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Bayonets, howitzers and revolvers of the Civil War days

The soldiers are part of Company L of the Second New York Heavy Artillery. They were armed with rifles provided with musket bayonets. This bayonet was a very effective weapon. The blade was made of steel, eighteen inches long. To give lightness and stiffness, its three faces were grooved in the direction of the length, or “fluted.” The blade was joined to the socket, which fitted over the muzzle, by a “neck” which, due to the change of direction, had to be made very strong. During the Civil War there was more actual use of the bayonet than since, but the presence of the bayonet still gives a moral effect both to the defender and assailant. The upper photograph shows two 24-pounder smooth-bore guns in Fort C. F. Smith in the deenses of Washington. The carriages are those usually used with siege guns, the heavy scooped-out block on the trail being for the purpose of holding the base of the gun when it was being transported. These 24-pounders were for short range. In the lower photograph “Captain Schwartz, the sharpshooter,” is holding a revolver which looks exceedingly clumsy compared to the neat twentieth-century weapons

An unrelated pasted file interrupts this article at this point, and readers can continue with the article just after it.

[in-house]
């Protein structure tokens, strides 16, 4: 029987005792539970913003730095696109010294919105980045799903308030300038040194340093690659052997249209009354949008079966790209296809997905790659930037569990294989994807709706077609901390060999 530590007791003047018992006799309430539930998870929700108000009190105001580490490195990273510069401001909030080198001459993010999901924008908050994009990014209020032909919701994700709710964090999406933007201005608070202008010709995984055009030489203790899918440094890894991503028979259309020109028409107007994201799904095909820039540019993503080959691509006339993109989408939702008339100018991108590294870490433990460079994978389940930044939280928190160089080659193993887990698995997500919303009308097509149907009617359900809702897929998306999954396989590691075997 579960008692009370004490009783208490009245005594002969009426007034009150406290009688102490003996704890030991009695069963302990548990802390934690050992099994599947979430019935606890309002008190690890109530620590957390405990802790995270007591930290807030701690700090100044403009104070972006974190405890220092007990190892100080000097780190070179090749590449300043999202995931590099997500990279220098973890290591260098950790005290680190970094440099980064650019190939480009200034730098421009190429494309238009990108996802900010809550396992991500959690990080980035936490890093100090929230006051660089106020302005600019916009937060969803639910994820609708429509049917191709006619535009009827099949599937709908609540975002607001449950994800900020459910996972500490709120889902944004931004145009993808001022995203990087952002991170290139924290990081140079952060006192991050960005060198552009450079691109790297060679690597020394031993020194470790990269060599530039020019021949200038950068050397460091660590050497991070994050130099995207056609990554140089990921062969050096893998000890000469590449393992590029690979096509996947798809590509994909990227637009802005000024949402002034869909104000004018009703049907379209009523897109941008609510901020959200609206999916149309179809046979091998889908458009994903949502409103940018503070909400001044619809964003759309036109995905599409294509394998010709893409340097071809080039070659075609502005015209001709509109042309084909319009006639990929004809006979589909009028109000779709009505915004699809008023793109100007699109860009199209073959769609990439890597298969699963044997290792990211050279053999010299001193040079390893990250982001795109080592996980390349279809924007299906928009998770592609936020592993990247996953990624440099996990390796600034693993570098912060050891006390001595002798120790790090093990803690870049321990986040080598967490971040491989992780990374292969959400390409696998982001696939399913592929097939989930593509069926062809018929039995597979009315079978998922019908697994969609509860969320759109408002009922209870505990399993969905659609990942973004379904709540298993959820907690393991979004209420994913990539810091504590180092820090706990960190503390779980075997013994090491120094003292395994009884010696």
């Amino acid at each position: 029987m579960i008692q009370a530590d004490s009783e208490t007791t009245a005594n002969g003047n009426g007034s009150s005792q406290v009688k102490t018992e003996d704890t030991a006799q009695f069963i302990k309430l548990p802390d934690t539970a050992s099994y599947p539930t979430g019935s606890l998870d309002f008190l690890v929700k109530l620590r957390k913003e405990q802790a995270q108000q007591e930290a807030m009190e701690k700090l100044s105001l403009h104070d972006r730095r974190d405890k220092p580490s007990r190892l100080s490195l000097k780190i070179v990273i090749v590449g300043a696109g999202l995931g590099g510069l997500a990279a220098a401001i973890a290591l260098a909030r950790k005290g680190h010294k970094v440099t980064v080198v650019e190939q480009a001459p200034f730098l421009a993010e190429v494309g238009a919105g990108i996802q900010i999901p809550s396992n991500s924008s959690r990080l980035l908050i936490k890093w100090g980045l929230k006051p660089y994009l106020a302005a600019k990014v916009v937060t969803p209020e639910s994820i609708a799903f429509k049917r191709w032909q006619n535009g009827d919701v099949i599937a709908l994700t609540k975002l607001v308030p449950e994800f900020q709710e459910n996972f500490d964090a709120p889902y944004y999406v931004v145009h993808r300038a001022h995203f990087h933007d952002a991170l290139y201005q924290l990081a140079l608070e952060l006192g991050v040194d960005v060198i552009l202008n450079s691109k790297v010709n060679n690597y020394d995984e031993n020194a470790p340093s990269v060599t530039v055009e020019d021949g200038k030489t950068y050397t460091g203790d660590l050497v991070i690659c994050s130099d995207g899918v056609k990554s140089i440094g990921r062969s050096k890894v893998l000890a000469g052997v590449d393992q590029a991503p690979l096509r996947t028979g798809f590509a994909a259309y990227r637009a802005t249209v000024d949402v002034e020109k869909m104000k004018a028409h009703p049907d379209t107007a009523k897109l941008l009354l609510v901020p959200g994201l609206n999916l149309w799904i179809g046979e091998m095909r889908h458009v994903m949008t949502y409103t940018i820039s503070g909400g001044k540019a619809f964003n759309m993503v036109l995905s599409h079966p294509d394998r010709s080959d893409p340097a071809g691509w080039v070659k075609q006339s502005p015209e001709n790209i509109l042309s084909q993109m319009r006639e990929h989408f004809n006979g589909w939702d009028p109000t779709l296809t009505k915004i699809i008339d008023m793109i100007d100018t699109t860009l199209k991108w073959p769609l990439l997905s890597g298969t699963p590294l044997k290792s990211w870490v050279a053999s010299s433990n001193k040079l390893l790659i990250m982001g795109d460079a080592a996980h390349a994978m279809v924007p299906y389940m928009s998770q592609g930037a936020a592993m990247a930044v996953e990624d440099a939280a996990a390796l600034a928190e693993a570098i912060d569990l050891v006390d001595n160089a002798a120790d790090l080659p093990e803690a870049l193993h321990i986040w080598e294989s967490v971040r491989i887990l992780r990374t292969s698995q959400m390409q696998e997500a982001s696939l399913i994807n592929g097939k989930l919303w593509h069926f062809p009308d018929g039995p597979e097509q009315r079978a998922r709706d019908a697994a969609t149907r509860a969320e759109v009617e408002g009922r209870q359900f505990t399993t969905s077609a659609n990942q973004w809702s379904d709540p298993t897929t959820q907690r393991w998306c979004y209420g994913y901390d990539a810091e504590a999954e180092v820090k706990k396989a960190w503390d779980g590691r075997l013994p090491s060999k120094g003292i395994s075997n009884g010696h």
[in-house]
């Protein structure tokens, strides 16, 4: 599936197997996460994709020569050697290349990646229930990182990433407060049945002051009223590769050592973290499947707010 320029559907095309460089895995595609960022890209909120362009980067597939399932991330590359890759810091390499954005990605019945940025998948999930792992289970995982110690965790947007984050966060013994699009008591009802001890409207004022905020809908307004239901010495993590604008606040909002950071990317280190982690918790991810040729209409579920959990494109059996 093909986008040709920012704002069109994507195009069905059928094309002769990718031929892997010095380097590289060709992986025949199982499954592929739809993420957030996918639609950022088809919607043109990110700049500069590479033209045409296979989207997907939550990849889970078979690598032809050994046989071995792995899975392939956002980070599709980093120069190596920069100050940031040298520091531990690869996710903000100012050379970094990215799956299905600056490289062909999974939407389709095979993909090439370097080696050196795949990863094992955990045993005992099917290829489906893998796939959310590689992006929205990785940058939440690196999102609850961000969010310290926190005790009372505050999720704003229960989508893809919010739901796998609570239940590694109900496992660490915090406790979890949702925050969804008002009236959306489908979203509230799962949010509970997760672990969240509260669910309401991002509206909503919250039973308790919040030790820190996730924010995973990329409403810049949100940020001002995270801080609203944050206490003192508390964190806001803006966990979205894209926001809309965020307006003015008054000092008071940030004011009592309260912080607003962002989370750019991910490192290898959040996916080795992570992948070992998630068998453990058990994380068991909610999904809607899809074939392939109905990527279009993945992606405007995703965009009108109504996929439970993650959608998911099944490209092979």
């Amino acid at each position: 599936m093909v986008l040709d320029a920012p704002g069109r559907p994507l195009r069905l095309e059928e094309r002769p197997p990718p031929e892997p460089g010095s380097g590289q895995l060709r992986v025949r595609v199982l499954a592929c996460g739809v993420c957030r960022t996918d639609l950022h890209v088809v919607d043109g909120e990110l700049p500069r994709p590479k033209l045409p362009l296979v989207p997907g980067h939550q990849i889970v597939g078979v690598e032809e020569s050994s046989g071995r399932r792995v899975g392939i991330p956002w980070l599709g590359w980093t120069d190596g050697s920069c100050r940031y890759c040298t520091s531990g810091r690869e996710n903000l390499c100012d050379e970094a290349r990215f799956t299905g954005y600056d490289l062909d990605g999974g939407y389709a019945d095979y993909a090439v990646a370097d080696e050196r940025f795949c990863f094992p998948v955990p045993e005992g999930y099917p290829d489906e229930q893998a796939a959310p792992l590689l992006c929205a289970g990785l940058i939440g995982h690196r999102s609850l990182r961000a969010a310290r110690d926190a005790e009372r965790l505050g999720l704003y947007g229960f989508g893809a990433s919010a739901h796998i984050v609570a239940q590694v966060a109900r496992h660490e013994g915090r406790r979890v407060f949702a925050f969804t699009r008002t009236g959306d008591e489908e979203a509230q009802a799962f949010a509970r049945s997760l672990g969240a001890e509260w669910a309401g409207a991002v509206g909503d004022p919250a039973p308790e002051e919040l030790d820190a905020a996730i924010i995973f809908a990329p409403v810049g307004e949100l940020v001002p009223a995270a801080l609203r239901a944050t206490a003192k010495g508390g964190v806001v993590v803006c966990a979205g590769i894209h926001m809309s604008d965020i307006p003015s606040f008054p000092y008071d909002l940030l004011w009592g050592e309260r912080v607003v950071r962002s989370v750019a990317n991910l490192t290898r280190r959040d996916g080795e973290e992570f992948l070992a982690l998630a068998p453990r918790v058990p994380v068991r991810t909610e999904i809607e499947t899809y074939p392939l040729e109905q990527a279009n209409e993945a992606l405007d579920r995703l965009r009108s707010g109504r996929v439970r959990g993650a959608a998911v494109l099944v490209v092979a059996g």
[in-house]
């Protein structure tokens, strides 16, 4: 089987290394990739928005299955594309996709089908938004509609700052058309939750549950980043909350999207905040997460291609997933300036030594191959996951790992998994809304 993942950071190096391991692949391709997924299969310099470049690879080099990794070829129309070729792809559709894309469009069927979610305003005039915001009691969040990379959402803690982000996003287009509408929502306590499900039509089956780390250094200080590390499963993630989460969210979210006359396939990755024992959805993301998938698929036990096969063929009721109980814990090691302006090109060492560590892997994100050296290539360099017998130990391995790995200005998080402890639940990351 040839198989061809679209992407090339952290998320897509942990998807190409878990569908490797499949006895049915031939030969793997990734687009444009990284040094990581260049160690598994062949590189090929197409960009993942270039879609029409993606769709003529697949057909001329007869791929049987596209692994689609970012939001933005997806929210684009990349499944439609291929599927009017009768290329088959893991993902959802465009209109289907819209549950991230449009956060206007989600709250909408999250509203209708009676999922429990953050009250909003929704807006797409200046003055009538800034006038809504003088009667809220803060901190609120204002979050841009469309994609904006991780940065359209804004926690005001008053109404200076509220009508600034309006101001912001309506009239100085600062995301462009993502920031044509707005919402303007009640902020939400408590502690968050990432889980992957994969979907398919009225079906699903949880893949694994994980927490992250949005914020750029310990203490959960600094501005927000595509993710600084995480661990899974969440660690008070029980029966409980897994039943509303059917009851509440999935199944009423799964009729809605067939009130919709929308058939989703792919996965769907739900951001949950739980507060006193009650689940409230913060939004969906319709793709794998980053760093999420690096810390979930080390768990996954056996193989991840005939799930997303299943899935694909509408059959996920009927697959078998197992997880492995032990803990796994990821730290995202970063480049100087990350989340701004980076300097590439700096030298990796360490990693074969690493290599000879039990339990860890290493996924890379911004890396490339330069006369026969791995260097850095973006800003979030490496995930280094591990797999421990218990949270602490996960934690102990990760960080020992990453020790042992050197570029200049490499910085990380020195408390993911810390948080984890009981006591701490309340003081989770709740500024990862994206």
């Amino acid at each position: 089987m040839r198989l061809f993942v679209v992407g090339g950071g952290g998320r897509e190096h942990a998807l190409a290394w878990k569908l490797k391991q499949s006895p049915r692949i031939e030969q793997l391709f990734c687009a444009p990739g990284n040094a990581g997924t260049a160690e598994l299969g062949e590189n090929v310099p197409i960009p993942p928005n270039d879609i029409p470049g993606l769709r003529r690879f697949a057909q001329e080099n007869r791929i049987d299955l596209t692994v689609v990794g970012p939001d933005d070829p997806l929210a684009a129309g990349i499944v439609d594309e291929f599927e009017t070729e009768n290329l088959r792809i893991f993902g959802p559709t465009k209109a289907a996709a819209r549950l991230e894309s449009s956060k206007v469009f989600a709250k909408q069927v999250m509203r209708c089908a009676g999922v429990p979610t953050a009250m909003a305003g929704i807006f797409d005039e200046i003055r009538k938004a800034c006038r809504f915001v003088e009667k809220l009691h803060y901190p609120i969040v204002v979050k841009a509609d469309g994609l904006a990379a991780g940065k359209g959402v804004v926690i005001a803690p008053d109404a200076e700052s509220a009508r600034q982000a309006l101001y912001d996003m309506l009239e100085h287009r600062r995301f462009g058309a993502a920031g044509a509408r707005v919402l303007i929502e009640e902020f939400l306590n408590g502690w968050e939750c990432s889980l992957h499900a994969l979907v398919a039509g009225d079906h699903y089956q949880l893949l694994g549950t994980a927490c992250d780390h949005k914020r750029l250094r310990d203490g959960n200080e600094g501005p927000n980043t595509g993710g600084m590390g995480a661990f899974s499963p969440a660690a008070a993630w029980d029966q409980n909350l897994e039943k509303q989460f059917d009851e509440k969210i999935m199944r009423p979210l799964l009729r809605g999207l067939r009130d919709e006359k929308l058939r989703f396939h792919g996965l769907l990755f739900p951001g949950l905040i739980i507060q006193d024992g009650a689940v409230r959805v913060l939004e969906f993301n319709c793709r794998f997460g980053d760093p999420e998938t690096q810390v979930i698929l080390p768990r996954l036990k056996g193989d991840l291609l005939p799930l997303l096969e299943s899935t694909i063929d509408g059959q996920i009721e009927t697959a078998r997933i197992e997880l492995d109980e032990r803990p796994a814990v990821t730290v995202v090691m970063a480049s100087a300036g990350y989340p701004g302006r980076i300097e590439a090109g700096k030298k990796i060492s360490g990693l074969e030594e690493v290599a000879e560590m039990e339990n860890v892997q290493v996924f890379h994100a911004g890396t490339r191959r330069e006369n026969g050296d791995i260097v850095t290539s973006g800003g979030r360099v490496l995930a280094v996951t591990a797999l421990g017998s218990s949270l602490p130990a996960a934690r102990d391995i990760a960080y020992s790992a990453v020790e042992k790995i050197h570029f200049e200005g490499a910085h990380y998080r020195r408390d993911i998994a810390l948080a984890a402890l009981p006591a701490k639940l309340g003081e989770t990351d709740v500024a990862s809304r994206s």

Part of Company L of the Second New York heavy Artillery.

Captain Schwartz, the sharpshooter.


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